Advertisement
YOU ARE HERE: LAT HomeCollectionsFixme

North Korea test-fires 3 more missiles, Seoul reports

The new tests come a day after Pyongyang launched four short-range missiles over the sea. The latest missiles also appear to be short-range, a South Korean news agency says.

July 04, 2009|Associated Press

SEOUL — North Korea fired three missiles off its eastern coast today, South Korea said, another in a series of launches since U.N. sanctions were imposed on the regime for its May nuclear test.

Two missiles were fired between 8 and 8:30 a.m. local time, South Korea's Joint Chiefs of Staff said in a statement. It did not give the range of the missiles. Another was fired later in the morning.

"Our military is fully ready to counter any North Korean threats and provocations based on [the] strong South Korea-U.S. combined defense posture," the statement said.

South Korea's Yonhap news agency reported that North Korea appeared to have fired Scud missiles, which are short-range. The agency quoted a South Korean government official it did not identify.

North Korea fired four short-range missiles off its east coast Thursday.

Speculation had been high that the communist country might launch more missiles in coming days. North Korea had warned ships to stay away from its east coast through July 10.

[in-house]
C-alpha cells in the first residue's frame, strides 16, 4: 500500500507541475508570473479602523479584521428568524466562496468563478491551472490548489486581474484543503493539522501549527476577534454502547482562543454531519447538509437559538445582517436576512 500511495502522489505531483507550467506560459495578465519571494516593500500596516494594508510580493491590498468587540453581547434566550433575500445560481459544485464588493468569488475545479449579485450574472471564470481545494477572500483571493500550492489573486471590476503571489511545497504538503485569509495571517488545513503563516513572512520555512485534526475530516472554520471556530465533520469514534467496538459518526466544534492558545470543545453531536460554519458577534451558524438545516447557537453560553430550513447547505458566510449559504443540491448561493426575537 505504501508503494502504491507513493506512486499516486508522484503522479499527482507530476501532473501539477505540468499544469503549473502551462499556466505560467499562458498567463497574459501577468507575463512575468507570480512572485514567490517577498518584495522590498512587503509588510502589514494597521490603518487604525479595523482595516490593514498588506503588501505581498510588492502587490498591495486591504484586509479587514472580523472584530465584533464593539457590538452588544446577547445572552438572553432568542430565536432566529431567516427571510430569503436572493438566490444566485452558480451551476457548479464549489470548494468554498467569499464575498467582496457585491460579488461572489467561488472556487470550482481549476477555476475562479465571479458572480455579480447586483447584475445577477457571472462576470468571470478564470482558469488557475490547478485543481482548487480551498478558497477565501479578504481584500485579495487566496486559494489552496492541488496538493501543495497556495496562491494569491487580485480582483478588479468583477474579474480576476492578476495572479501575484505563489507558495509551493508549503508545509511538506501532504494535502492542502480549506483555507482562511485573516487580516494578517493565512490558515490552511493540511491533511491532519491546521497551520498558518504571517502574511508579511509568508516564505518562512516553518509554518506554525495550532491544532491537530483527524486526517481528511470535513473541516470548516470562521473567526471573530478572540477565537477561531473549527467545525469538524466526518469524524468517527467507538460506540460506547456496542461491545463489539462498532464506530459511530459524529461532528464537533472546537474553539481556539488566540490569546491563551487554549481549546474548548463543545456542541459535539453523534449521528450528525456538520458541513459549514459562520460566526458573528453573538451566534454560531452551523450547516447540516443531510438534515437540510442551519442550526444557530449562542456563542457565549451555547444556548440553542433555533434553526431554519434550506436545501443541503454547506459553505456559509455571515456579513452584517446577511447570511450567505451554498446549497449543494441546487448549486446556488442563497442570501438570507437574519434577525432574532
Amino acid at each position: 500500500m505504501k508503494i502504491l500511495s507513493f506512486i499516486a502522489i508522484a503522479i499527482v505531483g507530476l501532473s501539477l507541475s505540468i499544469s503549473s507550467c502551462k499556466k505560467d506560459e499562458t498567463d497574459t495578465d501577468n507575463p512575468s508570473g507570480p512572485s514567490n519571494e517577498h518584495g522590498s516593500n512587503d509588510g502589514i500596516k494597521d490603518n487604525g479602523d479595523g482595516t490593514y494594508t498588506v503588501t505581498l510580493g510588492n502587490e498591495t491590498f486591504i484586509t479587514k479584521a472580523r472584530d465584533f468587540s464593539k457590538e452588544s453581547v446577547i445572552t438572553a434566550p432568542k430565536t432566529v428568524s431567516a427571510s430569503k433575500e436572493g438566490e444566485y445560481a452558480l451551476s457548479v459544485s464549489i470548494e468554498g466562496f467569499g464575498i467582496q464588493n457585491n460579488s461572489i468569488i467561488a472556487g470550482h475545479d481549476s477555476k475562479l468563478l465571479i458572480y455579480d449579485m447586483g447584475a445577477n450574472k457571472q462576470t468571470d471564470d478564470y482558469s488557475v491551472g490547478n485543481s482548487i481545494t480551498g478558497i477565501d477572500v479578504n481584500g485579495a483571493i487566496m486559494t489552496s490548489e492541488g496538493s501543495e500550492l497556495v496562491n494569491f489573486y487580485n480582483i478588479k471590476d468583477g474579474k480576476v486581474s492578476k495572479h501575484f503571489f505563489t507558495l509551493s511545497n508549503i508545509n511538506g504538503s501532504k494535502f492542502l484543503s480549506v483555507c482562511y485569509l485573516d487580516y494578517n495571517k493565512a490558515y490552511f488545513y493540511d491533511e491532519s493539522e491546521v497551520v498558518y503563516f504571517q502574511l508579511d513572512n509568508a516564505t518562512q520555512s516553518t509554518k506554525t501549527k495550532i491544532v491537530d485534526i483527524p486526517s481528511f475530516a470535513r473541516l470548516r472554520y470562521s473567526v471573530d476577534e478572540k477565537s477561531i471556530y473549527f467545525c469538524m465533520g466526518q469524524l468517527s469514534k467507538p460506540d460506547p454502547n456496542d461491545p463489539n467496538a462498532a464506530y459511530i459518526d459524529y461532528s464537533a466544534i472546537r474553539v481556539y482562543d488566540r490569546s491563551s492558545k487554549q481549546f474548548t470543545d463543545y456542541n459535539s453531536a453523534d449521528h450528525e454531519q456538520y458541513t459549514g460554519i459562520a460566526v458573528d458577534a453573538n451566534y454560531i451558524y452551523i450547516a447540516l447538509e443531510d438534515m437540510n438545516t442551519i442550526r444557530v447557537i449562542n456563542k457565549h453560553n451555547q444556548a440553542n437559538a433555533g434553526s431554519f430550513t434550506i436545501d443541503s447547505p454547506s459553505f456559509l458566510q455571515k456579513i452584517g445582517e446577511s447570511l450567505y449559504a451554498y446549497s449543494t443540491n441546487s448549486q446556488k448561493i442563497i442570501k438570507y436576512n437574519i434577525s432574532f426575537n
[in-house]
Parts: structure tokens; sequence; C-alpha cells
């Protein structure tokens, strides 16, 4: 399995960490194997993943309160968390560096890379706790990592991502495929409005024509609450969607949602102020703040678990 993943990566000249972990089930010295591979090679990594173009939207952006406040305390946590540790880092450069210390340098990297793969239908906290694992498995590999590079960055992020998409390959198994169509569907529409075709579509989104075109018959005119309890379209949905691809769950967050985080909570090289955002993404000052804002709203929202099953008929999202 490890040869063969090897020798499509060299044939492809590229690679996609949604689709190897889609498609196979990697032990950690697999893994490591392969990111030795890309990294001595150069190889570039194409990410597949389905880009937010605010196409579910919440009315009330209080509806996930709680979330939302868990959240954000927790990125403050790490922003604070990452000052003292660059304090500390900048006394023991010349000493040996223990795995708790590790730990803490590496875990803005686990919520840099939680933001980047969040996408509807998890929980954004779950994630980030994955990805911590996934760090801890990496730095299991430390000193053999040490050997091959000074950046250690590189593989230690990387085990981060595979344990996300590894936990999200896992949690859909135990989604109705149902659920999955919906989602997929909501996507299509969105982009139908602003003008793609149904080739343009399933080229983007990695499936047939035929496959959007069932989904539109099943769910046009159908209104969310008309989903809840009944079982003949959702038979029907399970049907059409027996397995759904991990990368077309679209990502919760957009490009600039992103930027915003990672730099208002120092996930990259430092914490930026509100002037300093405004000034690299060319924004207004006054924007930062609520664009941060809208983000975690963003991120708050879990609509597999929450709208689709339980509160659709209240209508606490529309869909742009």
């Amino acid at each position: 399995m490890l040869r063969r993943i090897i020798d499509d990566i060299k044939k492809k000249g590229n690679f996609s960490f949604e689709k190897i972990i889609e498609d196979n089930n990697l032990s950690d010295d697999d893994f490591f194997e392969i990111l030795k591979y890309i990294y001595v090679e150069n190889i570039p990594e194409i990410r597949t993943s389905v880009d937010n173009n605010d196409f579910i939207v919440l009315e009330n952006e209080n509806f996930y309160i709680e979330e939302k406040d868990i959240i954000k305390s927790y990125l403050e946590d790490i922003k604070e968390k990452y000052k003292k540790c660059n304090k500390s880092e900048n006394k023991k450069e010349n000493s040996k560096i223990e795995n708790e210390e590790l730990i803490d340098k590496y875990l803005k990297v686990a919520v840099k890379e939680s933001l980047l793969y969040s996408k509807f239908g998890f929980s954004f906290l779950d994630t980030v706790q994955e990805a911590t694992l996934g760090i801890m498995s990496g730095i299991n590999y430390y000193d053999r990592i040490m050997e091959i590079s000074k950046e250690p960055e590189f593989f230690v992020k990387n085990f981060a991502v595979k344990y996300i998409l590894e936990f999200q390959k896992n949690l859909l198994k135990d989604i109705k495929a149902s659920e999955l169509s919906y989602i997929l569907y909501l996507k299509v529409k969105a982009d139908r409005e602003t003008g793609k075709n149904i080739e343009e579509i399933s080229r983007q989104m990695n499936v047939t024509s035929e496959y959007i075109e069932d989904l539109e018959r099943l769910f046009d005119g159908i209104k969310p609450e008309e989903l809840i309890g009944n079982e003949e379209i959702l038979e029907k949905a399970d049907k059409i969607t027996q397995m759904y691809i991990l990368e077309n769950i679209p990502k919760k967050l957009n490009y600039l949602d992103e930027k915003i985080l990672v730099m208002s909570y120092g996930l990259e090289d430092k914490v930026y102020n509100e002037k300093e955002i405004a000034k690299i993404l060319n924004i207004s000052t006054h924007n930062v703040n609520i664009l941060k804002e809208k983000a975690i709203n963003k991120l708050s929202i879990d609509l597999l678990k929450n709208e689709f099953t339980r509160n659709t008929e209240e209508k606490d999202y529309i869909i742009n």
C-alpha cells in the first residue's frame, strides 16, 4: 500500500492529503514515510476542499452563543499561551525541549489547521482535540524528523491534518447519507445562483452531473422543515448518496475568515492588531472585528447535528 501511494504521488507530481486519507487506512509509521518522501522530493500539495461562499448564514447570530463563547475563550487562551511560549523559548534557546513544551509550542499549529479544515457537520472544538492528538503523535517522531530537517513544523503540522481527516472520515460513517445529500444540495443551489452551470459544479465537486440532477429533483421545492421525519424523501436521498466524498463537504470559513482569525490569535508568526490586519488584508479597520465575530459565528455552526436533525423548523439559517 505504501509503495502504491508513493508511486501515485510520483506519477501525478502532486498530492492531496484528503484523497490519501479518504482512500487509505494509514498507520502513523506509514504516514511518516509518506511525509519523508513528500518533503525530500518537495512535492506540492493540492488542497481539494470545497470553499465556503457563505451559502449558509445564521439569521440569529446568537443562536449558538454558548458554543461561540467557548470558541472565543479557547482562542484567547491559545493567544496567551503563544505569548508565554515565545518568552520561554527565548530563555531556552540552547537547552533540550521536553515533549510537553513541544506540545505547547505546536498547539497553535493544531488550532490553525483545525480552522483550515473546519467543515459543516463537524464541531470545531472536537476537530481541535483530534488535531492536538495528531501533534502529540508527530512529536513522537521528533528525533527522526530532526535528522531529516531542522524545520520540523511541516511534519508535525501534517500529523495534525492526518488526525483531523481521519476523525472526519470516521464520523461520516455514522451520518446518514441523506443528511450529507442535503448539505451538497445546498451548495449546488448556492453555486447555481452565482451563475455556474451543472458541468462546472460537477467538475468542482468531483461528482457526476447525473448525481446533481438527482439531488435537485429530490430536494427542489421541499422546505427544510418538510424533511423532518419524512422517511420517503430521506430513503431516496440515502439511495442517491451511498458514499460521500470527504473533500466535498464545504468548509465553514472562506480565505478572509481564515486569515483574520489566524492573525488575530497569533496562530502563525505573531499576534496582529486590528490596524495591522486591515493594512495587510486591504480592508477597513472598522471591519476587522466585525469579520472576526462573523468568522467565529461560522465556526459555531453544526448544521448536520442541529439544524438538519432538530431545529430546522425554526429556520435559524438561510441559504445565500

South Korea's military said Friday that it was closely monitoring North Korean military sites, believing that more missile launches were likely.

Today's reported launches, coming on the Fourth of July, aren't the first time Pyongyang has staged a missile test on U.S. Independence Day.

On July 4, 2006, the government fired off a barrage of missiles, including a long-range Taepodong 2 that broke apart and fell into the ocean less than a minute after liftoff. Those launches also came amid heightened tensions with the U.S. over North Korea's nuclear program.

The bigger question is whether North Korea will attempt a long-range missile launch toward the U.S., a move that would directly flout a U.N. resolution punishing Pyongyang for its May 25 nuclear test.

Despite early speculation fueled by Japanese news reports and the North Korean warning to ships, spy satellites have apparently not detected any of the preparations that would normally presage such a launch.

Advertisement
Los Angeles Times Articles
|
|
|